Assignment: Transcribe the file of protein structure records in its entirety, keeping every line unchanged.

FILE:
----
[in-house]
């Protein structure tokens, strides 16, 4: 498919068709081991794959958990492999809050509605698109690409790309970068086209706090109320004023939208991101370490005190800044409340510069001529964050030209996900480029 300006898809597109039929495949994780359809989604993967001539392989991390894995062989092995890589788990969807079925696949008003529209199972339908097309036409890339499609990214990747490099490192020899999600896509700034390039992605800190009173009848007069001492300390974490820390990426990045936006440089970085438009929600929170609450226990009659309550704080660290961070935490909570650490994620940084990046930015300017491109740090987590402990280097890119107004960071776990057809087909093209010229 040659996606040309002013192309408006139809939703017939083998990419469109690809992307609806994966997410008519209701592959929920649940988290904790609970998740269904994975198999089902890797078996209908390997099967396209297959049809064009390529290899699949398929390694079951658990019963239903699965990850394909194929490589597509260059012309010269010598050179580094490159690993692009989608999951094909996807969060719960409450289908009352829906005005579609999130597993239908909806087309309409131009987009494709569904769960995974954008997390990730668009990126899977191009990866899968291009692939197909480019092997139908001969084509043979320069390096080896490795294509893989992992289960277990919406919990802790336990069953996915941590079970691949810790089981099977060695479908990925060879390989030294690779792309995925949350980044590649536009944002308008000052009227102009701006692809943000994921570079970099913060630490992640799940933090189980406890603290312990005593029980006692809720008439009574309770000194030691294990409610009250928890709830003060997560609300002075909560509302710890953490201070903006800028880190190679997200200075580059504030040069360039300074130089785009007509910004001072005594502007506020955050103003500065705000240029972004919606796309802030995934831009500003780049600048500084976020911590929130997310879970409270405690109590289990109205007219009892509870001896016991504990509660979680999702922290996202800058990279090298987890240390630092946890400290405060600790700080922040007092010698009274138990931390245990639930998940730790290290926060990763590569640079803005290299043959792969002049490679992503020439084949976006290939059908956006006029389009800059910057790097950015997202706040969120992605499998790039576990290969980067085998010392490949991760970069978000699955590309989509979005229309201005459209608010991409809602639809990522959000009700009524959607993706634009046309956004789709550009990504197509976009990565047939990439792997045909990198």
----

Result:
[in-house]
């Protein structure tokens, strides 16, 4: 498919068709081991794959958990492999809050509605698109690409790309970068086209706090109320004023939208991101370490005190800044409340510069001529964050030209996900480029 300006898809597109039929495949994780359809989604993967001539392989991390894995062989092995890589788990969807079925696949008003529209199972339908097309036409890339499609990214990747490099490192020899999600896509700034390039992605800190009173009848007069001492300390974490820390990426990045936006440089970085438009929600929170609450226990009659309550704080660290961070935490909570650490994620940084990046930015300017491109740090987590402990280097890119107004960071776990057809087909093209010229 040659996606040309002013192309408006139809939703017939083998990419469109690809992307609806994966997410008519209701592959929920649940988290904790609970998740269904994975198999089902890797078996209908390997099967396209297959049809064009390529290899699949398929390694079951658990019963239903699965990850394909194929490589597509260059012309010269010598050179580094490159690993692009989608999951094909996807969060719960409450289908009352829906005005579609999130597993239908909806087309309409131009987009494709569904769960995974954008997390990730668009990126899977191009990866899968291009692939197909480019092997139908001969084509043979320069390096080896490795294509893989992992289960277990919406919990802790336990069953996915941590079970691949810790089981099977060695479908990925060879390989030294690779792309995925949350980044590649536009944002308008000052009227102009701006692809943000994921570079970099913060630490992640799940933090189980406890603290312990005593029980006692809720008439009574309770000194030691294990409610009250928890709830003060997560609300002075909560509302710890953490201070903006800028880190190679997200200075580059504030040069360039300074130089785009007509910004001072005594502007506020955050103003500065705000240029972004919606796309802030995934831009500003780049600048500084976020911590929130997310879970409270405690109590289990109205007219009892509870001896016991504990509660979680999702922290996202800058990279090298987890240390630092946890400290405060600790700080922040007092010698009274138990931390245990639930998940730790290290926060990763590569640079803005290299043959792969002049490679992503020439084949976006290939059908956006006029389009800059910057790097950015997202706040969120992605499998790039576990290969980067085998010392490949991760970069978000699955590309989509979005229309201005459209608010991409809602639809990522959000009700009524959607993706634009046309956004789709550009990504197509976009990565047939990439792997045909990198």